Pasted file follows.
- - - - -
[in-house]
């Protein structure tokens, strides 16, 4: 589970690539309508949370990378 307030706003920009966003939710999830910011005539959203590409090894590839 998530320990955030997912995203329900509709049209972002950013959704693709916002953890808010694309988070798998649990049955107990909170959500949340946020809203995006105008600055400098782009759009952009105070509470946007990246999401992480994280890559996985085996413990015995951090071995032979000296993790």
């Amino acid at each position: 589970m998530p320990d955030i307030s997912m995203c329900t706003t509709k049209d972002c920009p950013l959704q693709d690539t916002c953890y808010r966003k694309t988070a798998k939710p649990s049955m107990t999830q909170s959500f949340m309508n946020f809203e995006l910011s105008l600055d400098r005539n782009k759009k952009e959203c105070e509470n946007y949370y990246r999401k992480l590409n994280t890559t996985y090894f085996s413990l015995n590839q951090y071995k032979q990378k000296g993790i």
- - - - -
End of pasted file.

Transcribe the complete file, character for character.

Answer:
[in-house]
């Protein structure tokens, strides 16, 4: 589970690539309508949370990378 307030706003920009966003939710999830910011005539959203590409090894590839 998530320990955030997912995203329900509709049209972002950013959704693709916002953890808010694309988070798998649990049955107990909170959500949340946020809203995006105008600055400098782009759009952009105070509470946007990246999401992480994280890559996985085996413990015995951090071995032979000296993790």
């Amino acid at each position: 589970m998530p320990d955030i307030s997912m995203c329900t706003t509709k049209d972002c920009p950013l959704q693709d690539t916002c953890y808010r966003k694309t988070a798998k939710p649990s049955m107990t999830q909170s959500f949340m309508n946020f809203e995006l910011s105008l600055d400098r005539n782009k759009k952009e959203c105070e509470n946007y949370y990246r999401k992480l590409n994280t890559t996985y090894f085996s413990l015995n590839q951090y071995k032979q990378k000296g993790i």